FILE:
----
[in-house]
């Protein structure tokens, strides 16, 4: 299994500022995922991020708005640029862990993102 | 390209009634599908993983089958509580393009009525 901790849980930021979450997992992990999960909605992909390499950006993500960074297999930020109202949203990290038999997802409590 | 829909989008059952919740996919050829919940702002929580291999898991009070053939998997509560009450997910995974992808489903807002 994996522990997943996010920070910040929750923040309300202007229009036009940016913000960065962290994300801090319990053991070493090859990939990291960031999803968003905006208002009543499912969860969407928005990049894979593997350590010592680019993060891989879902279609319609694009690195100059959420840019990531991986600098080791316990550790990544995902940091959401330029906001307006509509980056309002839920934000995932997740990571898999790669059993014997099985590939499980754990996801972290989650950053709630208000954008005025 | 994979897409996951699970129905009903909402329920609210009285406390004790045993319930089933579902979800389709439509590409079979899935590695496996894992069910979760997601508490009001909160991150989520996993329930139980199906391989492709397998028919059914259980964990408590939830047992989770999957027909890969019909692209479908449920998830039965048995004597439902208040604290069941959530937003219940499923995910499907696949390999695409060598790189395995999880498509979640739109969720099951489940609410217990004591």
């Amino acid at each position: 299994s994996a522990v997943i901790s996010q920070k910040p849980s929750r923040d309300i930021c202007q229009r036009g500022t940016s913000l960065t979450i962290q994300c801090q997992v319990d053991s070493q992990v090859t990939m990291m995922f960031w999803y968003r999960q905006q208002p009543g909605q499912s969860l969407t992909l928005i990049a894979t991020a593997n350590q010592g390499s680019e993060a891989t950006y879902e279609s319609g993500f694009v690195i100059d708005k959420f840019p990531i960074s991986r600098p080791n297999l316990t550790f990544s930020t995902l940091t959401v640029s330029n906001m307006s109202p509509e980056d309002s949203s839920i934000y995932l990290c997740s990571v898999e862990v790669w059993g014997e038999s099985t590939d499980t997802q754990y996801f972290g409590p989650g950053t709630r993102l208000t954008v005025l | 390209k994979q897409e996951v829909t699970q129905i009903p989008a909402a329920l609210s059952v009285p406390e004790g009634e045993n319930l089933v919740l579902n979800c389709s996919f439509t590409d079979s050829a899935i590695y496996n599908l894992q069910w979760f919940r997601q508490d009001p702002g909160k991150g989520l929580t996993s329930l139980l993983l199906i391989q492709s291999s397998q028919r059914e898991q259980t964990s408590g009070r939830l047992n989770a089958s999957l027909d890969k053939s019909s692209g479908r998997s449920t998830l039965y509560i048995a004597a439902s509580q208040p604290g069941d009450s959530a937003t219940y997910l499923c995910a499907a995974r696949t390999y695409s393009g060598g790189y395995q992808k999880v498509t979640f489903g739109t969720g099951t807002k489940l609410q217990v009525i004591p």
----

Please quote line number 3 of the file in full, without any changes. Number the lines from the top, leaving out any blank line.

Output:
């Amino acid at each position: 299994s994996a522990v997943i901790s996010q920070k910040p849980s929750r923040d309300i930021c202007q229009r036009g500022t940016s913000l960065t979450i962290q994300c801090q997992v319990d053991s070493q992990v090859t990939m990291m995922f960031w999803y968003r999960q905006q208002p009543g909605q499912s969860l969407t992909l928005i990049a894979t991020a593997n350590q010592g390499s680019e993060a891989t950006y879902e279609s319609g993500f694009v690195i100059d708005k959420f840019p990531i960074s991986r600098p080791n297999l316990t550790f990544s930020t995902l940091t959401v640029s330029n906001m307006s109202p509509e980056d309002s949203s839920i934000y995932l990290c997740s990571v898999e862990v790669w059993g014997e038999s099985t590939d499980t997802q754990y996801f972290g409590p989650g950053t709630r993102l208000t954008v005025l | 390209k994979q897409e996951v829909t699970q129905i009903p989008a909402a329920l609210s059952v009285p406390e004790g009634e045993n319930l089933v919740l579902n979800c389709s996919f439509t590409d079979s050829a899935i590695y496996n599908l894992q069910w979760f919940r997601q508490d009001p702002g909160k991150g989520l929580t996993s329930l139980l993983l199906i391989q492709s291999s397998q028919r059914e898991q259980t964990s408590g009070r939830l047992n989770a089958s999957l027909d890969k053939s019909s692209g479908r998997s449920t998830l039965y509560i048995a004597a439902s509580q208040p604290g069941d009450s959530a937003t219940y997910l499923c995910a499907a995974r696949t390999y695409s393009g060598g790189y395995q992808k999880v498509t979640f489903g739109t969720g099951t807002k489940l609410q217990v009525i004591p």